Machete Maidens Unleashed

Today’s Internet-savvy movie promotions seem mighty tame compared with the publicity tricks (vials of “green blood,” upchuck cups, slitherama, etc.) that lured thrill-hungry young audiences to fare such as Women in Cages, Mad Doctor of Blood Island and Night of the Cobra Woman back in the late 1960s and 1970s.
Machete Maidens Unleashed!: The official trailer

Viewers probably had no idea the aforementioned B flicks were filmed in the Philippines, a hot spot – in more ways than one – of low-budget genre-filmmaking during the twilight of drive-in and grindhouse theatres in North America. This hidden chapter of, ahem, cinema history is now given full-frontal exposure in the fast-paced, hilarious and illuminating documentary Machete Maidens Unleashed!

Australian filmmaker Mark Hartley, who explored his own B-movie backyard in Not Quite Hollywood: The Wild Untold Story of Ozploitation!, was initially recruited to helm a doc about two-foot-nine Filipino action superstar Weng Weng, who starred in several spy spoofs. But Hartley soon discovered there was a much larger story lurking in the jungle.

Maidens focuses on the wave of foreign, primarily U.S., producers – including legendary B-movie kingpin Roger Corman – who started tapping into the Philippines’s prolific, yet unexported, domestic film industry four decades ago to save a few bucks. The exotic locale became the backdrop for women’s prison thrillers (a big fave), cheap torture horror and blaxploitation kung-fu flicks. Inexpensive (and often expendable) labour filled out cast and crew rosters. And lax health and safety rules kept the filmmaking on edge, as did the firearms packed by some local crew members.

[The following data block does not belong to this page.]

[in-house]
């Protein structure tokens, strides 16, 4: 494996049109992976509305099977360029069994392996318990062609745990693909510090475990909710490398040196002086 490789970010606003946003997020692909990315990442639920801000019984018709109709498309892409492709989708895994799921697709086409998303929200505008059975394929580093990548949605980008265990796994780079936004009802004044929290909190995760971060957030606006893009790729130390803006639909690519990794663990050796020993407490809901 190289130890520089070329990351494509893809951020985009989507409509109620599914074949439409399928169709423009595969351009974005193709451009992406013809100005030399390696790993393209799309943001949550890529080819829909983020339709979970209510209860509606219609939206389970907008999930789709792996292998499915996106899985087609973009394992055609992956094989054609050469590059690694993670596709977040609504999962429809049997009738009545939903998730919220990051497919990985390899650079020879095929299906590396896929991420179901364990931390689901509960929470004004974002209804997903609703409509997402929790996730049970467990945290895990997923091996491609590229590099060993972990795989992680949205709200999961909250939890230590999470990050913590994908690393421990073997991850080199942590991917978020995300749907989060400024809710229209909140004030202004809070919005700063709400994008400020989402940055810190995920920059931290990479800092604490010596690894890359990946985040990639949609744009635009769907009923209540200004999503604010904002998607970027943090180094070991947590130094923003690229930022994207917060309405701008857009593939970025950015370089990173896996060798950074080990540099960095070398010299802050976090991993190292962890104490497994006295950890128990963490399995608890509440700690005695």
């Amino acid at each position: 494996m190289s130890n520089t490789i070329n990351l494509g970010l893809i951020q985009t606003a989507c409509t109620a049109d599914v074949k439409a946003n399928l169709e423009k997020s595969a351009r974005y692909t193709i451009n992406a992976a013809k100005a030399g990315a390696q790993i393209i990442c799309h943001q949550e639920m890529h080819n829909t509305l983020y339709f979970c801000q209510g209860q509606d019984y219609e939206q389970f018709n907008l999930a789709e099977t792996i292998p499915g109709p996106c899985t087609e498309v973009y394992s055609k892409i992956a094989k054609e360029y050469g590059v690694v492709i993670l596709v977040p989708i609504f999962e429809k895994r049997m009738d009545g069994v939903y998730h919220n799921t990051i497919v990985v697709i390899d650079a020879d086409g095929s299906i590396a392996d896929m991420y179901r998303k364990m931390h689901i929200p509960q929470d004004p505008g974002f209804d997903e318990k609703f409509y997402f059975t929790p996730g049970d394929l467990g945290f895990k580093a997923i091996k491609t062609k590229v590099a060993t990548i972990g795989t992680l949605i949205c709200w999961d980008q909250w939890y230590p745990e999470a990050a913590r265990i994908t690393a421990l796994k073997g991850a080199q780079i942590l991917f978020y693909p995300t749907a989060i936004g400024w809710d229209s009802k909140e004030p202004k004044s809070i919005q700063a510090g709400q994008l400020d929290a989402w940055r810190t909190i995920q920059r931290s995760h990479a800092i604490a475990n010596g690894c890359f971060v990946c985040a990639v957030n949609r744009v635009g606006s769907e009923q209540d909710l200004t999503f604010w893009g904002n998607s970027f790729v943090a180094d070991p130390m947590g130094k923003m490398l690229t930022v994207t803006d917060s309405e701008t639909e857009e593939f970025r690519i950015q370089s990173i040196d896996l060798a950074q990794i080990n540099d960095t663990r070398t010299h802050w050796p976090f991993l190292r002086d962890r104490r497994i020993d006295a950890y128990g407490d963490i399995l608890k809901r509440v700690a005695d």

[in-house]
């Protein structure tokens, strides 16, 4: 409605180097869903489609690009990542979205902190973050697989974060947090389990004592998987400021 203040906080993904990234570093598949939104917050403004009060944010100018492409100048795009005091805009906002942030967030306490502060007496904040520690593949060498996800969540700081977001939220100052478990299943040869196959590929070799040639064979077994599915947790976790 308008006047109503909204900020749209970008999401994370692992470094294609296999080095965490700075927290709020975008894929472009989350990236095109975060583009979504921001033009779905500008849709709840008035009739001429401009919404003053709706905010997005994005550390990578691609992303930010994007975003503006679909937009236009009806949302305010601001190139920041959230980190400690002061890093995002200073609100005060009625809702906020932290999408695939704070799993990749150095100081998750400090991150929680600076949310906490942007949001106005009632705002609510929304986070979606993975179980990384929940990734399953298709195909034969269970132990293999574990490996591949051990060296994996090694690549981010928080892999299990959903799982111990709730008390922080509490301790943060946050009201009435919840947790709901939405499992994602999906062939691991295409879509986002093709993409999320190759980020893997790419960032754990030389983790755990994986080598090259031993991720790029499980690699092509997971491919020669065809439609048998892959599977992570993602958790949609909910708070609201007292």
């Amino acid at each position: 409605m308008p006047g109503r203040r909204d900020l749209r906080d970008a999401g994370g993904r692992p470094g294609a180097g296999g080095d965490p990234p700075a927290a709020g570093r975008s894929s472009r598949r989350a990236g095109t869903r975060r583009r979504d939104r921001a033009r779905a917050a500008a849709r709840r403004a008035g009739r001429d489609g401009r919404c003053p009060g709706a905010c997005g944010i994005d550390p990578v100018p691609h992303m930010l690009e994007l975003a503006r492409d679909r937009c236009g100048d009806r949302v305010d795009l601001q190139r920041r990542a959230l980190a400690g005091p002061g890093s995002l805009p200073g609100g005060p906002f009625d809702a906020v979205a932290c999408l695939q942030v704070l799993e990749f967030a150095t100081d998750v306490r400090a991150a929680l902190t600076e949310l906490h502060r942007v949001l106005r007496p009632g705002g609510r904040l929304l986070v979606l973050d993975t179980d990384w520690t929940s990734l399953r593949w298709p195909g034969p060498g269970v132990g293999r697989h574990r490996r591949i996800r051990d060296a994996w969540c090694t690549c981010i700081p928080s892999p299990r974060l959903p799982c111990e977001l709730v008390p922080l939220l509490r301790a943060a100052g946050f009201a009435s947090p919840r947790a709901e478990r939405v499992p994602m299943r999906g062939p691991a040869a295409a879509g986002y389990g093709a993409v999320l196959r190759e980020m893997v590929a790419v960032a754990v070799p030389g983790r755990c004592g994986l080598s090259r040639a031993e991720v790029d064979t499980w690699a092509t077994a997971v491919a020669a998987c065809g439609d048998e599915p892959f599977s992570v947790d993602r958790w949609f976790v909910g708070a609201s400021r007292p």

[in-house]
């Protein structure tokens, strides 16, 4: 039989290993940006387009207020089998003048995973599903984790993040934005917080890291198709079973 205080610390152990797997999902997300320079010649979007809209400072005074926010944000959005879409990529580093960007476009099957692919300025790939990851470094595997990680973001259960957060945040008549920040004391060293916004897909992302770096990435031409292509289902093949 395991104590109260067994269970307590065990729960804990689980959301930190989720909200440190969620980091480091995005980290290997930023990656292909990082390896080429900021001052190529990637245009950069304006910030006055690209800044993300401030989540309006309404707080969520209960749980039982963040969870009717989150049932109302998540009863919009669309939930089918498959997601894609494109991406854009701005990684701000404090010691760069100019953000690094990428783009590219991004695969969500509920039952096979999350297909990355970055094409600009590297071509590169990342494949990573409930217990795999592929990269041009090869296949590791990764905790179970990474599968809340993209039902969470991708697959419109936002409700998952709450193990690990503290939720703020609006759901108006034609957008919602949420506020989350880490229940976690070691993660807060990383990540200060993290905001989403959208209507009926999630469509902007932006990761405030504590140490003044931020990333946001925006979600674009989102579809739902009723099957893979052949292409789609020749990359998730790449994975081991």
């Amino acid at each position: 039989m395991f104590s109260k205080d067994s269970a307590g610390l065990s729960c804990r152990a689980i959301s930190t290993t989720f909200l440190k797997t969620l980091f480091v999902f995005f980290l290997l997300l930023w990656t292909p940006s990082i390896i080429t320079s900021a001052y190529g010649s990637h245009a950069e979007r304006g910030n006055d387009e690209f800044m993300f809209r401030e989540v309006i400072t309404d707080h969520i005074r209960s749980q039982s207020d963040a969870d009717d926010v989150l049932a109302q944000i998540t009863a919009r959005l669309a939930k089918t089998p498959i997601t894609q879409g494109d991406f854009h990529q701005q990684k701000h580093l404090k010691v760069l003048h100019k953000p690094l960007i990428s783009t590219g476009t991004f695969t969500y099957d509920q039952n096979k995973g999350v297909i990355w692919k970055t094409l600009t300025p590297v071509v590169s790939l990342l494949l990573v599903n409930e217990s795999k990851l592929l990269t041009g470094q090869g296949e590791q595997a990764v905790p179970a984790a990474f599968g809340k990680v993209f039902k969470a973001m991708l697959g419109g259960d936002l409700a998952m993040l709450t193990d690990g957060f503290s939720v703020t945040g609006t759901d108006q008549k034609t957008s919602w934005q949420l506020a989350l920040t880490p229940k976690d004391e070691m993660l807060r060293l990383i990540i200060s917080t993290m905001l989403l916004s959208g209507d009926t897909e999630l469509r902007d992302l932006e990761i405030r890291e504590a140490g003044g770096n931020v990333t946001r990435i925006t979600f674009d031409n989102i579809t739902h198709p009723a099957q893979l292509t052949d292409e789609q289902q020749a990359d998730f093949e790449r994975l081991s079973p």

In short, a whole lot of exploitation was going on.

Hartley gives generous screen time to local filmmakers such as Eddie Romero and Cirio H. Santiago, who put their own cultural spin on American schlock – movies that let them keep working after President Ferdinand Marcos declared media-stifling martial law in 1972. There are new interviews with Corman and alumni of his New World Pictures studio, such as cult film actor Sid Haig, among others.

And no doc exploring B-movie history is complete without some ranting from prominent eighties director and B-movie aficionado Jon Landis, who energetically rejects the notion that these films were – in a twisted way – reflecting revolutionary movements of the day, such as feminism.

Yet the film’s most revealing interviews are with the bevy of female actors who bared it all from the waist up, fought swamp monsters, mercenaries and often each other while working under less than luxurious conditions – such as a wet cave used as a dressing room that also doubled as the men’s latrine. The standout work of Pam Grier, star of classics Big Doll House and Black Mama White Mama, is highlighted. Several other black actresses explain why starring roles as gun-packing, karate-chopping heroines attracted them to the Philippines at a time when the only available work in Hollywood for them was bit parts as hookers.

Hartley chops up the new and archival interviews but maintains a steady if breakneck narrative flow, interweaving tons of clips – which is the best (and most fun) reason to see Machete Maidens Unleashed! After all, not everyone has the stomach, the sensibility or the patience to sit through Beast of the Yellow Night.